Thus it can be seen that a novel bagging machine has been described which includes a collapsible tunnel so that the bagging machine may accommodate extremely large bags but may have its width reduced for transport or shipping purposes.
A further embodiment of the bagging machine of this invention is illustrated in
Mechanism 100 includes a horizontally disposed rotatable pipe, tube or shaft 102 which is rotatably mounted on the machine 10′ by any convenient means. One or more hydraulic cylinders 104 are pivotally connected at their forward ends 106 to the machine 10′ by any convenient means and have the rearward ends of the rods 108 thereof pivotally connected to ears 110 which are secured to pipe 102 to cause the rotation thereof upon extension or retraction of the rods 108. Two or more brackets 112 are welded or otherwise secured to member 102 and extend rearwardly therefrom. The rearward ends of brackets 112 are pivotally secured to brackets 114 at 116, as seen in FIG. 9. The rearward ends of brackets 114 are welded or otherwise secured to the L-shaped support 40 which supports the lower forward end of the tunnel. The upper forward end of the tunnel may be vertically movably connected to the hinge track 38.
Thus, if the diameter of the bag being used on the tunnel of the bagging machine is slightly oversized, the support 40 and the tunnel mounted thereon is raised, such as indicated by the broken lines in
While it is preferred that the upper forward end of the tunnel be substantially vertically moved within the hinge track 38, the upper forward end of the tunnel could be pivoted to the machine, about a horizontal axis, so that upward or downward movement of the lower forward end of the tunnel will cause the upper rearward end of the tunnel to be moved in an arc-like fashion as opposed to a perfectly vertical path. The goal of the invention is to move the rearward end of the tunnel with respect to the ground whether that movement is perfectly vertical or not.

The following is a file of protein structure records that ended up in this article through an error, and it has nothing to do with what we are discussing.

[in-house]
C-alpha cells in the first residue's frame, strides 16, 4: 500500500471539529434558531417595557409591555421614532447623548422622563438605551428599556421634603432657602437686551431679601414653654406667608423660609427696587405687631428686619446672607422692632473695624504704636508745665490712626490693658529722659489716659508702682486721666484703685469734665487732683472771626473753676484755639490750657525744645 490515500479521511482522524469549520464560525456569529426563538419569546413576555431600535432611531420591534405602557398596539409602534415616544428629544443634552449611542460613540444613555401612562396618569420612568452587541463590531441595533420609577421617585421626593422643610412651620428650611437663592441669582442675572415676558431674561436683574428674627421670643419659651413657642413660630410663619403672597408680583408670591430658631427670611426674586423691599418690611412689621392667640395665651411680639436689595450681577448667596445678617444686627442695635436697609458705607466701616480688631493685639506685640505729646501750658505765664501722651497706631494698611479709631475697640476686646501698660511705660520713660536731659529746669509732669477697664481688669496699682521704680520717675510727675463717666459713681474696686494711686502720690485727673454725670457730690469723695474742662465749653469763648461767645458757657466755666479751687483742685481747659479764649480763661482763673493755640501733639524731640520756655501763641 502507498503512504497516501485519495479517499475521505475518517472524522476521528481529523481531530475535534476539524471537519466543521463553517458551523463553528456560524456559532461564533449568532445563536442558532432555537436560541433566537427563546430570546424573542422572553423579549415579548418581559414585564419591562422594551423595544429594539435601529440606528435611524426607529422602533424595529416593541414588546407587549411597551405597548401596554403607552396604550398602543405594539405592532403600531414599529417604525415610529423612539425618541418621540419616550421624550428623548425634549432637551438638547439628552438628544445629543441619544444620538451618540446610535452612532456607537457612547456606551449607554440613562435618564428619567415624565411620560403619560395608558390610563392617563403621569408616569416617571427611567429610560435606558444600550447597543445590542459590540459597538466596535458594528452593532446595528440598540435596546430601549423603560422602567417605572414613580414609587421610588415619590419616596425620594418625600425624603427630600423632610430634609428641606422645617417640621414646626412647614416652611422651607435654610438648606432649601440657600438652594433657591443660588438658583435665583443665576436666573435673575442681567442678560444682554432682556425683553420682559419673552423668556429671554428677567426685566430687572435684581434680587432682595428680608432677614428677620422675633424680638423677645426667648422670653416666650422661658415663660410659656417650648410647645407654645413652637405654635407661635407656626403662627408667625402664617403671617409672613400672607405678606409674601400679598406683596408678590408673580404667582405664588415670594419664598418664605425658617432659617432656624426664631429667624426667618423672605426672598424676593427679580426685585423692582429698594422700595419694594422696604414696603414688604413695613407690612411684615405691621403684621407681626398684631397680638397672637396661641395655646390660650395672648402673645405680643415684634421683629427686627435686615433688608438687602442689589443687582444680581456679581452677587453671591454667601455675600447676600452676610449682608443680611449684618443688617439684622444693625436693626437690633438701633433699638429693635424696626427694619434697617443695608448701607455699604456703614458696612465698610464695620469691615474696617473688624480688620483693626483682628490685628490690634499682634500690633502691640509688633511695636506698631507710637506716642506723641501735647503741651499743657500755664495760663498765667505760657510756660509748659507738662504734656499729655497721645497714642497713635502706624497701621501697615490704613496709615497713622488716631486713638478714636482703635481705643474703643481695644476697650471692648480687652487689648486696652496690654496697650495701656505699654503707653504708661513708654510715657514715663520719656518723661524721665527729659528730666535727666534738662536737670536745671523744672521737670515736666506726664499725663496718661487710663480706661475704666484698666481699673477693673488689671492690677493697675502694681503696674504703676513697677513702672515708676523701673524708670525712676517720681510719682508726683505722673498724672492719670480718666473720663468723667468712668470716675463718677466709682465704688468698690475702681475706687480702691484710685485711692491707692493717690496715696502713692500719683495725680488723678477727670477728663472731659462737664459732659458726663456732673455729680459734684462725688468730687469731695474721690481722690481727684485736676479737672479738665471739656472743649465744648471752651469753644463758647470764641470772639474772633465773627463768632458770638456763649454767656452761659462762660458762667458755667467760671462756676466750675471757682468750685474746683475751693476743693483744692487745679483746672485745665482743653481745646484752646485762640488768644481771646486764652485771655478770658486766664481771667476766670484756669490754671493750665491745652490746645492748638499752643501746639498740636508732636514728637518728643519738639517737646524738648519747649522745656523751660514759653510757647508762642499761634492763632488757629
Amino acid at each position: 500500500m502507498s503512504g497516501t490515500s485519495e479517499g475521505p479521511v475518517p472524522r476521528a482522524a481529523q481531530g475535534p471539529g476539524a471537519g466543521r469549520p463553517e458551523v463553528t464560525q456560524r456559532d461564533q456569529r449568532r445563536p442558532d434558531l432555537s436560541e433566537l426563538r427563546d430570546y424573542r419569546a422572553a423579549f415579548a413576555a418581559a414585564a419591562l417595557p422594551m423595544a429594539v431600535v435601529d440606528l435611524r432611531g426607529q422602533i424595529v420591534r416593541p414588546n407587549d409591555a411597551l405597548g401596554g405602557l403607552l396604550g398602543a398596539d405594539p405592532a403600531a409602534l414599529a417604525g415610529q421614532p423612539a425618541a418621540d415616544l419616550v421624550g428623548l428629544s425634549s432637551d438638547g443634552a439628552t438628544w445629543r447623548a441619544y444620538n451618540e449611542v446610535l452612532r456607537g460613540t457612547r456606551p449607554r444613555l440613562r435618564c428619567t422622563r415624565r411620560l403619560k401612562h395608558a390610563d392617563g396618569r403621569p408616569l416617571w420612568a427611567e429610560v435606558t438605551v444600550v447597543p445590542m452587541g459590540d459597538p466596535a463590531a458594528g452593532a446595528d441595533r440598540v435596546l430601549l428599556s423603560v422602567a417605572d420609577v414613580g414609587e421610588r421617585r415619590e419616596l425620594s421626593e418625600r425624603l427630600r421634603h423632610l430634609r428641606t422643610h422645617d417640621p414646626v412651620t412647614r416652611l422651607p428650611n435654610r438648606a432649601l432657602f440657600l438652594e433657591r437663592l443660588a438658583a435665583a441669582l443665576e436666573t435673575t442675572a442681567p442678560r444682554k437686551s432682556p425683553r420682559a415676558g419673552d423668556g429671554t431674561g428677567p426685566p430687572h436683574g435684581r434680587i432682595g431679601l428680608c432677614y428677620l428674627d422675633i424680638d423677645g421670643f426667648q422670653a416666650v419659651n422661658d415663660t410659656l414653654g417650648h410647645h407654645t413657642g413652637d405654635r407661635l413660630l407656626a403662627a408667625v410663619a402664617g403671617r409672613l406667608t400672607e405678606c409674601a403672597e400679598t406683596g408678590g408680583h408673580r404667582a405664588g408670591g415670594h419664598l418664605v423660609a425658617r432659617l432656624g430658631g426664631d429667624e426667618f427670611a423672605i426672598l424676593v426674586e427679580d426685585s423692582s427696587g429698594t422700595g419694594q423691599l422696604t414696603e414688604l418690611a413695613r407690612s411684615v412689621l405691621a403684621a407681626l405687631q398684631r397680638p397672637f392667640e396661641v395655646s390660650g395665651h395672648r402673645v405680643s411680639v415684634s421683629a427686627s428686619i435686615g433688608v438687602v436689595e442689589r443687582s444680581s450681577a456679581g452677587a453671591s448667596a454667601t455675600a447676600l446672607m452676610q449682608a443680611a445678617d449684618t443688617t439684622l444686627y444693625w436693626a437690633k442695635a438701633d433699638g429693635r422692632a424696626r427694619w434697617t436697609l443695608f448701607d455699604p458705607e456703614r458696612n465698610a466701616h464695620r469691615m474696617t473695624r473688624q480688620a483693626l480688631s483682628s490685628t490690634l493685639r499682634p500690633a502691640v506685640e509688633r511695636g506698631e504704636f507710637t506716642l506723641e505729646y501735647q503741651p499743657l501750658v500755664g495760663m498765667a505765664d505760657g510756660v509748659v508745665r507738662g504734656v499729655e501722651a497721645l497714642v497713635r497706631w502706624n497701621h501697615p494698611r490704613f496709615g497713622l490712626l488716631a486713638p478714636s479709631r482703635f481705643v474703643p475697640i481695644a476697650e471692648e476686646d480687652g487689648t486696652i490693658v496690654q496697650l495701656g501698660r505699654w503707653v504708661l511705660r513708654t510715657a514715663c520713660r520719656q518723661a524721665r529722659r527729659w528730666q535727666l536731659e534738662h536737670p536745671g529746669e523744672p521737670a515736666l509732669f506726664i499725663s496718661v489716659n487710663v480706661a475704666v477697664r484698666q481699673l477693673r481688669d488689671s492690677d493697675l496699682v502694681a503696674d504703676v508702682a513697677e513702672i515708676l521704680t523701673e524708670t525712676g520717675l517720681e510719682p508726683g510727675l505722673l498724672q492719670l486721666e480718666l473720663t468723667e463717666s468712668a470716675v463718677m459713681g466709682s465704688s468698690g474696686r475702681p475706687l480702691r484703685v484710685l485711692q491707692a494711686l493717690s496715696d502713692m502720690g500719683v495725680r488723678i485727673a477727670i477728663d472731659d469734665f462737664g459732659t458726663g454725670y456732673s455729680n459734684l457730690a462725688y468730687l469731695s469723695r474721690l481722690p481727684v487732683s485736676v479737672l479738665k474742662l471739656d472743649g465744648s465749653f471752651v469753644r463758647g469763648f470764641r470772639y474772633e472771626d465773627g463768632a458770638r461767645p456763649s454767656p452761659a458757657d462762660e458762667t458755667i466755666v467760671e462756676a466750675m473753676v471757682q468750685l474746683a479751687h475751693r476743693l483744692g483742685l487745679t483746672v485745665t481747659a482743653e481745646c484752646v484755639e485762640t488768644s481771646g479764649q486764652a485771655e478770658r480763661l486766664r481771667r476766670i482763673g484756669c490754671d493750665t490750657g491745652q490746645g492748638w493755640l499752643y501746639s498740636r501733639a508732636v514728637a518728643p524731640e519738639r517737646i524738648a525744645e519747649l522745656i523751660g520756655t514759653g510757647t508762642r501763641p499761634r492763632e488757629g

Thus it can be seen that the invention accomplishes at least all of its stated objectives.
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|Citing Patent||Filing date||Publication date||Applicant||Title|
|US8584437 *||Mar 12, 2011||Nov 19, 2013||Src Innovations, Llc||Mobile bagging machine tunnel|
|US20110162328 *||Jul 7, 2011||Src Innovations, Llc||Mobile Bagging Machine Tunnel|
|USD732261||Feb 10, 2014||Jun 16, 2015||Src Innovations, Llc||Bagging machine cabin|
|U.S. Classification||53/530, 53/567|
|Cooperative Classification||A01F25/14, A01F2025/145|
|Dec 17, 2002||AS||Assignment|
|Dec 20, 2008||FPAY||Fee payment|
Year of fee payment: 4
|Mar 24, 2009||AS||Assignment|
Owner name: SRC INNOVATIONS, LLC,WASHINGTON
Free format text: ASSIGNMENT OF ASSIGNORS INTEREST;ASSIGNOR:SRC INNOVATIONS, LLC;REEL/FRAME:022440/0572
Effective date: 20081231
|Dec 18, 2012||FPAY||Fee payment|
Year of fee payment: 8